But I’m saying, you didn’t call Credico or Corsi, the Committee, not you, not Nunes, and you could have. If you were curious about this, you would have found the same things that are evident in the indictment.

STEWART: Well, I absolutely reject you’re – your kind of assumption that I wasn’t curious or that we weren’t curious about that. Of course, we were. We called hundreds of witnesses. We had 330,000-plus pages of documents provided to us.

But look, Chris, you could have – you could name dozens of people on this that we didn’t call, and it’s because of the time. We had no reason to call them because there was no indication that there was collusion or that there was other nefarious activity taking place.

I want to come back to – I want to make this point because I’ve been trying to for a little bit now.

CUOMO: Please.

STEWART: That is Roger Stone, five counts of lying to our Committee, five counts of doing (ph) witness tampering or one kind of witness tampering, one count of impeding the investigation, nothing – nothing from Mr. Mueller that indicates anything of collusion or – or working with Russians.

CUOMO: I don’t understand that interpretation. And again, Chris, you know where I’m coming from on this, Congressman Stewart. I’m not accusing you of hiding or anything like that. I just want it to be open.

If you read this indictment, plain text, OK, just not looking at it with any level of sophistication, the Special Counsel is clearly making the case that Stone was trying to coordinate with people he thought had the goods on Hillary Clinton, ill-gotten goods from WikiLeaks, from Guccifer, from whoever, that’s coordination with people involved with Russian interference.

He believes from his own indictment that he was talking to Guccifer and others. That’s a sign of coordination that he was directed by a Senior Official–


CUOMO: –to find more of those things if he could, that Special Counsel believes there’s a reason to believe that’s true. That would be coordination. Not crimes, except if you lie about it, which he did. I’m just saying it seems that your report was much more generous than the Special Counsel.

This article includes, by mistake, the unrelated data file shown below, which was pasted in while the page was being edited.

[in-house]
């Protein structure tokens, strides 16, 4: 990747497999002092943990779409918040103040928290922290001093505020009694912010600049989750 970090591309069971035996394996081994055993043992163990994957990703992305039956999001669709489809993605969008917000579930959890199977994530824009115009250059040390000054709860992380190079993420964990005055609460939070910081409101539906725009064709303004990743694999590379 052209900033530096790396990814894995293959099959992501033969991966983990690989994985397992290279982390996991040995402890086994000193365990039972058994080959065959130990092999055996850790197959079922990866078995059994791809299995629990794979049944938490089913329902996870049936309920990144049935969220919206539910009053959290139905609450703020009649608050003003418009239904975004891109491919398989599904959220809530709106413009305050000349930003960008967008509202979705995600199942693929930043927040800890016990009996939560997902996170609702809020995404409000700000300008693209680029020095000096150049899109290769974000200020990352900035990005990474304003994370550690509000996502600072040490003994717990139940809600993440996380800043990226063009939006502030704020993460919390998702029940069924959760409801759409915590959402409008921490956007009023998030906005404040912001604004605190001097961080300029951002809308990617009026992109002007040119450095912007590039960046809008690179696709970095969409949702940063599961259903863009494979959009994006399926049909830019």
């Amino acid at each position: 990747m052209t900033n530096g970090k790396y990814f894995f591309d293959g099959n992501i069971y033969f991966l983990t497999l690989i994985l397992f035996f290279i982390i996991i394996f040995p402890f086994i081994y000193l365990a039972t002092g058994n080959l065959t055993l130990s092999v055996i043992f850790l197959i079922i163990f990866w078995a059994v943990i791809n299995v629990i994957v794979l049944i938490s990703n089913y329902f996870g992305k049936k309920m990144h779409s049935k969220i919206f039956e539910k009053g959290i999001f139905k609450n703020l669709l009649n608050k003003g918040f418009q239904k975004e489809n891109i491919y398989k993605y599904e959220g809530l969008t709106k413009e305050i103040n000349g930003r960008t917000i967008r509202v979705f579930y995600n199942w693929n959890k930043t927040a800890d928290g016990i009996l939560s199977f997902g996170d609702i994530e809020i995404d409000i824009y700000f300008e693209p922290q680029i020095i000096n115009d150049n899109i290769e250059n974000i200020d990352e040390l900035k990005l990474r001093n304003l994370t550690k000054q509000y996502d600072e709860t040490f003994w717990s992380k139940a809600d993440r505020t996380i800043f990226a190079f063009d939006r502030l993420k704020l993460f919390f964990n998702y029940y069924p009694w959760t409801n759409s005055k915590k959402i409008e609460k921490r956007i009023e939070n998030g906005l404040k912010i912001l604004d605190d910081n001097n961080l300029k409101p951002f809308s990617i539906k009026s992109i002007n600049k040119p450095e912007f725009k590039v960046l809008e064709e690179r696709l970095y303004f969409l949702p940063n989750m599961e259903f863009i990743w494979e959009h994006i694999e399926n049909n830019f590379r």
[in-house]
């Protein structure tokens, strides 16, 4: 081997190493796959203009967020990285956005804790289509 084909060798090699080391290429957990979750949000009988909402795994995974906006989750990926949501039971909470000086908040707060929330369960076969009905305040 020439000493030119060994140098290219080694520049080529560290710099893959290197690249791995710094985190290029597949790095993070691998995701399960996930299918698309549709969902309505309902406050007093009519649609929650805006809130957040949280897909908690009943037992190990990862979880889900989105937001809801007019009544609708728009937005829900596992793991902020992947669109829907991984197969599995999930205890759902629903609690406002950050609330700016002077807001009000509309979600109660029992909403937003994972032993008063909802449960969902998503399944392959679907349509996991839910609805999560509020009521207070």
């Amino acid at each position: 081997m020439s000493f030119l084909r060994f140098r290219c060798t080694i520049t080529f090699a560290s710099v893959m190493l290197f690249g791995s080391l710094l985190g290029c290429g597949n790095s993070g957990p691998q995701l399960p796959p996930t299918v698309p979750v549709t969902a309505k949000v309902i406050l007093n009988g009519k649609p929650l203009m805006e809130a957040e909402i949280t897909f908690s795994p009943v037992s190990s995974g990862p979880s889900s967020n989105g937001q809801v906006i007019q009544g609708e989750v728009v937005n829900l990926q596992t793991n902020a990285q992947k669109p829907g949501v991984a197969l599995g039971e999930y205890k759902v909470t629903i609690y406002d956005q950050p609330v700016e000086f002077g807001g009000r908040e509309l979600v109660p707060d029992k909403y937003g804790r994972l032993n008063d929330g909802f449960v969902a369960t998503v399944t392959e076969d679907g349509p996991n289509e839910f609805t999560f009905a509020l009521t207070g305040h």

STEWART: Well – well – well couple things, the Nunes report doesn’t deal with this at all. The Nunes report deals with something actually far more–

CUOMO: I know.

STEWART: –important. And that is the – the reason for the FISA application, and some of the deficiencies with the FBI and Department of Justice in their application process (ph). It doesn’t mention Oliver Stone at all – or – or Roger Stone has nothing to do with that.

CUOMO: It sounds like an Oliver Stone though the movie.

STEWART: Yes, it does.

CUOMO: We both agree about that. Go ahead–

STEWART: It does. Hey, well–

CUOMO: –continue, Congressman.

STEWART: –well one other point, and if you want to open this up to behavior, and not – not actual conspiracy or criminal activity, then Chris, to be fair, you have to talk about some of the things that the Clinton campaign did as well, which is, as we know, working with foreign agents who then worked with Russian agents to gather dirt on their – on their opponent.

I mean, how can you–

CUOMO: That’s a difference between working Intel sources and having an inimical government–

STEWART: These weren’t Intel sources.

CUOMO: –come to you and say they can help you.

STEWART: He was not an Intel source. He’s a private citizen. He – he hadn’t been in Russia in years. He was not an Intel source.

CUOMO: But that’s why they used him at GPS was because he was a former Intel guy who said he had the ability to talk to people on the Russia side about what they may know–

STEWART: Well he made all sorts of claims, but to call him an Intel source is just factually inaccurate. He wasn’t an Intel source at all. He was a private citizen who hated–

CUOMO: At the time.

STEWART: –who-who hated Mr. Trump, admitted he viscerally didn’t want him to be elected, and then used Russian agents to collect this information. If you’re going to open this up to behavior, then let’s look at behavior on both sides.

CUOMO: Well you have to because if you’re going to look at the President of the United States for impeachment, we can say this, standard high crimes and misdemeanors all we want. We both know it’s not a legal standard.


CUOMO: It’s about the abuse of Office and what makes you guys upset enough to vote against him.


CUOMO: That’s why I’m laying it out, and I know I can depend on you to answer and to give a full-throated answer for the audience, and I can’t tell you how much I appreciate it. Thank you for doing so.